The Clinton Foundation has become a serious problem for the Hillary Clinton campaign. Everyone knows the Clintons made a mockery of the promises they made to Team Obama. Even the left-wing site PolitiFact says that it's "Mostly False" that they obeyed the rules.
Like her husband, Bill Clinton, who infamously claimed, "I did not have sexual relations with that woman," Monica Lewinsky, Hillary Clinton is going around claiming, "My work as secretary of state was not influenced by outside sources."
On Jan. 5, 2009, Clinton sent a letter to State Department Designated Agency Ethics Official James Thessin promising, "I will not participate personally and substantially in any particular matter that has a direct and predictable effect on my financial interests or those of any person whose interests are imputed to me," including her husband.
Who didn't anticipate that this would end up in an ethical mess? What genius hasn't observed over the last 25 years how the Clintons break their promises? Some people saw this as a potential scandal, but they didn't stand a chance with the Clinton-loving press.
In Oct. 2007, liberal pundit Matthew Yglesias asked in the Los Angeles Times, "Who's giving money to Bill Clinton?" He complained that the Clintons should release a list of their foundation donors before Hillary Clinton could become president in 2009, saying: "Disclosing who's contributing to Bill Clinton's foundation after his wife wins the election would be about four years too late. The voters ought to have this information before the election, when it could still make a difference."
Surprise, surprise: Clinton didn't win, and the Clintons didn't release a donor list until Dec. 2008, when she was asked to become secretary of state. The blather on the TV networks was all about how President Obama's cabinet was a team of geniuses. "We have not seen this kind of combination of star power, brain power and political muscle this early in a cabinet in our lifetimes," gushed George Stephanopoulos on ABC. The fix was in.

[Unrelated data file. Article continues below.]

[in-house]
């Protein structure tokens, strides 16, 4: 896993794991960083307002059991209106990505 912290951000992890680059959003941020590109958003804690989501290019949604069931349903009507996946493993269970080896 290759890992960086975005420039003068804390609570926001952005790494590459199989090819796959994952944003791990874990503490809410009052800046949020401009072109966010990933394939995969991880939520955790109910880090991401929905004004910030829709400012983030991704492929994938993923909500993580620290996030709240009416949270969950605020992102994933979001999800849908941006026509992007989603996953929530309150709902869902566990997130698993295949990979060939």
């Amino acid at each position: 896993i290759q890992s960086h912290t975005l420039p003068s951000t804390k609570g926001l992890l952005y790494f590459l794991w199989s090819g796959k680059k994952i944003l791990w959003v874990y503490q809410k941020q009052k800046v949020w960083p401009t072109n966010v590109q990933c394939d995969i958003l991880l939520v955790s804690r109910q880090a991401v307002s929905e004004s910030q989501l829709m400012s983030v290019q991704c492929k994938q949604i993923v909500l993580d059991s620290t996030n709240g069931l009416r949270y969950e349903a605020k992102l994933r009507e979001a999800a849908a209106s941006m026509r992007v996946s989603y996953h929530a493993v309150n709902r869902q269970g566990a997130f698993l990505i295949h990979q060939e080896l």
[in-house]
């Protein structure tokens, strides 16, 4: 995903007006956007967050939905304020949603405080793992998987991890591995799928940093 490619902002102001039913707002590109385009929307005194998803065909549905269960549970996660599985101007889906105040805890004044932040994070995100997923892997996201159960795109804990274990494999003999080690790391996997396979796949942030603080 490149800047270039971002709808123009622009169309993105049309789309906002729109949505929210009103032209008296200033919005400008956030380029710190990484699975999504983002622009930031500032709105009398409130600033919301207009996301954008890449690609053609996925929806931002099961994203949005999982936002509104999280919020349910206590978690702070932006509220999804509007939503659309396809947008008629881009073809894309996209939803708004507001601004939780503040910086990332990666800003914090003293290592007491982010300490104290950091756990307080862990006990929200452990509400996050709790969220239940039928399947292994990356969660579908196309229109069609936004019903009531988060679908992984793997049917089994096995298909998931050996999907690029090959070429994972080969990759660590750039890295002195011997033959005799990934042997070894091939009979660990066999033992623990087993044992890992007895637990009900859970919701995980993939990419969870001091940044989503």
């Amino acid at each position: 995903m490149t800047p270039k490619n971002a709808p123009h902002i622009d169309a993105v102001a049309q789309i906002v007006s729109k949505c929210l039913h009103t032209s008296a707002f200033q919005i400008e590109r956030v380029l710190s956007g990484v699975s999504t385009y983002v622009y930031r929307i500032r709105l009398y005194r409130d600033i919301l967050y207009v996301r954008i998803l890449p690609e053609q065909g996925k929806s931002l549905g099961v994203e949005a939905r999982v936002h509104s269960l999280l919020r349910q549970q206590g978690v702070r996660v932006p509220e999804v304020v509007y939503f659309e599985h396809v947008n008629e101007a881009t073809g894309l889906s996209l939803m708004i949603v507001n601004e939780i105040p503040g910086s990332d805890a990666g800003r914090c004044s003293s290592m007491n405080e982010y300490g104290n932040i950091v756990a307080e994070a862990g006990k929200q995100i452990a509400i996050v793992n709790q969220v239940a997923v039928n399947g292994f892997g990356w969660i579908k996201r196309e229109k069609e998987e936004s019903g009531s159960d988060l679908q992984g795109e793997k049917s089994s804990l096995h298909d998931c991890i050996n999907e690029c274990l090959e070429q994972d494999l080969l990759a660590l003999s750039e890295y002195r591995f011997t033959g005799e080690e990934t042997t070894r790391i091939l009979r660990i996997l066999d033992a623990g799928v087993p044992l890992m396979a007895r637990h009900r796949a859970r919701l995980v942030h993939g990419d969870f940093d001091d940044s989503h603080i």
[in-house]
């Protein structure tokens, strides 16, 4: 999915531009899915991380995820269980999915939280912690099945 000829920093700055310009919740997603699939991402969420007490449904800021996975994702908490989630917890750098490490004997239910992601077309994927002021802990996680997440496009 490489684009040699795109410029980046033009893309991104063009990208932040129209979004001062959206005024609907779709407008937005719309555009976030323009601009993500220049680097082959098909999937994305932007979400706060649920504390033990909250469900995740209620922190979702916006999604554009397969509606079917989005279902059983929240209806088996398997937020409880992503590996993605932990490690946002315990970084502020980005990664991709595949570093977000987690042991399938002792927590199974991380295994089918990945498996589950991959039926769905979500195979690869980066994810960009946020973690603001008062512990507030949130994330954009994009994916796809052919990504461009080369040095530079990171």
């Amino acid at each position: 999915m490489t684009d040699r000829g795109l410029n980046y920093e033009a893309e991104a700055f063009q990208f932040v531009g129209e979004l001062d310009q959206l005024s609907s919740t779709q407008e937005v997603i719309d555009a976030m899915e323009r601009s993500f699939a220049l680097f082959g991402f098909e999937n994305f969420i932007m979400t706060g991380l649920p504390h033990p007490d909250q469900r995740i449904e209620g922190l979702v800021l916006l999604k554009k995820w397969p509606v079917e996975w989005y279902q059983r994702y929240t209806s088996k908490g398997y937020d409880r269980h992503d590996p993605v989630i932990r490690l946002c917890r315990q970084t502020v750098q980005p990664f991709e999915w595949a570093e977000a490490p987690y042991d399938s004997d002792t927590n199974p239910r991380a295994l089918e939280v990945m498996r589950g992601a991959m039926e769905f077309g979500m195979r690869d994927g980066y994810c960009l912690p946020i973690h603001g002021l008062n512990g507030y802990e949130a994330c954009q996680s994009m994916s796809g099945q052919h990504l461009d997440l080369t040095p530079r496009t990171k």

As Clinton's four years wound down, the pundits celebrated the wonderful work of the Clinton Foundation. On "The Chris Matthews Show" on July 16, 2012, journalist Howard Fineman said that Bill Clinton had modeled his foundation on President Jimmy Carter, but that "he's Jimmy Carter with a better touch." Chris Matthews replied: "And much bigger in terms of the amplification of what he's been able to do. The Clinton Global Initiative is huge. And by the way it's done a lot to build his role in history...beyond anything he was able to do as president."
On Aug. 23, the Associated Press underlined the degree to which Hillary Clinton's promises were vaporized. More than half the people outside the government (at least 85 of 154 people) who met or had phone conversations scheduled with Clinton during the first half of her "public service" at the State Department donated to the family foundation. At least 40 donated more than $100,000, and 20 contributed more than $1 million.
The AP based these investigations off half of Clinton's office calendars from her State Department tenure, which it only received after filing a Freedom of Information Act request to acquire them. The other half of the calendars won't be released until after the election.
Once again, the Clintons are making promises to downsize their involvement with the foundation if Hillary Clinton wins the presidency. At this point, that sounds as believable as former Rep. Anthony Weiner's promise to stop texting. But the Clinton-enabling reflex in the media is dangerously strong, and the Clintons are threatening to take advantage of it for the rest of this campaign.